Episode 77: Approaches to Teaching Race in the Social Studies Classroom with Christopher C. Martell & Kaylene M. Stevens

In episode 77, Michael & Dan chat with Christopher C. Martell & Kaylene M. Stevens about their recently published Theory and Research in Social Education article “Equity- and Tolerance-Oriented Teachers: Approaches to Teaching Race in the Social Studies Classroom”. In their work, they share best practices of teachers and discuss the differences between the equity and tolerance approach to teaching race.

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Episode 76: Teaching Asian-American Histories with Noreen Naseem Rodriguez

In episode 76, Dan and Michael chat with Noreen Naseem Rodriguez about teaching Asian-American histories and her new Social Studies and the Young Learner article, “But They Didn’t Do Nothin’ Wrong!”: Teaching about Japanese-American Incarceration.

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Episode 75: Evil and Villainification in Social Studies with Cathryn van Kessel & Ryan Crowley

In episode 75, Michael & Dan chat with Cathryn van Kessel and Ryan M. Crowley about their recently published Theory and Research in Social Education article “Villainification and Evil in Social Studies Education. One of the big highlights is how to make ‘historical villains’ more three dimensional.

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Episode 74: Civic Online Reasoning with Sarah McGrew

In episode 74, Dan and Michael chat with Sarah McGrew of the Stanford History Education Group (SHEG about civic online reasoning, their new research published in TRSE, and how teachers can use the assessments.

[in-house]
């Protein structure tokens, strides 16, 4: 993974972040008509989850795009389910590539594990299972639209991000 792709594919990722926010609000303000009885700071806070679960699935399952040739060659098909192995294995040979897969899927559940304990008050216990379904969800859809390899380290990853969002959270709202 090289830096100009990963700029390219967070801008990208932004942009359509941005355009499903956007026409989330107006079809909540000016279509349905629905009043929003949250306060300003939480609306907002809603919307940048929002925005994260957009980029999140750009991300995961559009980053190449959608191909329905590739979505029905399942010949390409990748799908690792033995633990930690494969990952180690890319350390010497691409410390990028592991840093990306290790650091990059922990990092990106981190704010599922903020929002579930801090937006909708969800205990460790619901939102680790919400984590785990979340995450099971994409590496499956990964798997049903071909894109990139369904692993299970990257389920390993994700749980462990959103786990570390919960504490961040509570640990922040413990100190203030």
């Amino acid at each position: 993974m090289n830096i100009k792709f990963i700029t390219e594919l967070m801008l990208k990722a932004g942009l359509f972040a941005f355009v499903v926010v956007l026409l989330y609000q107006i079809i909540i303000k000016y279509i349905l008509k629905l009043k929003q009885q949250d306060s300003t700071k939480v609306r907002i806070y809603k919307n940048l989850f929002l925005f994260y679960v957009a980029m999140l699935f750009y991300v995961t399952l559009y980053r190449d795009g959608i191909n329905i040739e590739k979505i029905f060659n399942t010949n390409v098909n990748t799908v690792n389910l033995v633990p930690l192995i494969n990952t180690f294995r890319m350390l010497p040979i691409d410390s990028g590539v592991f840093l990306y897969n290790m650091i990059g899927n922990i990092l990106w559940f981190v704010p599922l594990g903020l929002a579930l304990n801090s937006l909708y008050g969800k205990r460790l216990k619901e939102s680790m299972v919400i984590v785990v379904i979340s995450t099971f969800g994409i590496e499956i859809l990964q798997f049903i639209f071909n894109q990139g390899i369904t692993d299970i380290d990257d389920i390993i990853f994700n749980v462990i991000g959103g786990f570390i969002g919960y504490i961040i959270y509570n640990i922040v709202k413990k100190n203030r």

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  1. McGrew, S., Breakstone, J., Ortega, T., Smith, M. & Wineburg, S. (in press). Can students evaluate online sources?: Learning from assessments of civic online reasoning. Theory & Research in Social Education. Advance online publication. Retrieved from http://www.tandfonline.com/doi/full/10.1080/00933104.2017.1416320
  2. Check out all the SHEG Civic Online Reasoning competencies and assessments: https://sheg.stanford.edu/civic-online-reasoning (requires login, but all materials are free!)
  3. “Why Students Can’t Google Their Way to the Truth: Fact-checkers and students approach websites differently” by Sam Wineburg and Sarah McGrew in EdWeek (11/01/16)
  4. The Challenge That’s Bigger Than Fake News: Civic Reasoning in a Social Media Environment” by Sarah McGrew, Teresa Ortega, Joel Breakstone, & Sam Wineburg in AFT.org
  5. Here’s an article that was written by a teacher collaborator: “Real Teaching in an Era of Fake News” by Will Colglazier in AFT.org.
  6. Wineburg, S. & McGrew, S. (2017, October 9). Lateral Reading: Reading Less and Learning More When Evaluating Digital Information. Stanford History Education Group Working Paper No. 2017-A1 (56 pages). 

     

Contact

Sarah McGrew co-directs SHEG’s Civic Online Reasoning project. She grew up in Michigan and earned a B.A. in Political Science and Education from Swarthmore College before completing the Stanford Teacher Education Program. After STEP, she taught world history in Washington, D.C., for five years. Sarah is now a doctoral student in the Stanford Graduate School of Education. She previously taught in STEP. In her free time, she enjoys swimming, baking, and exploring the West Coast.

Bio from https://sheg.stanford.edu/about/people

Episode 73: A Social Studies Review of 2017 with Nate Bowling & Wayne Journell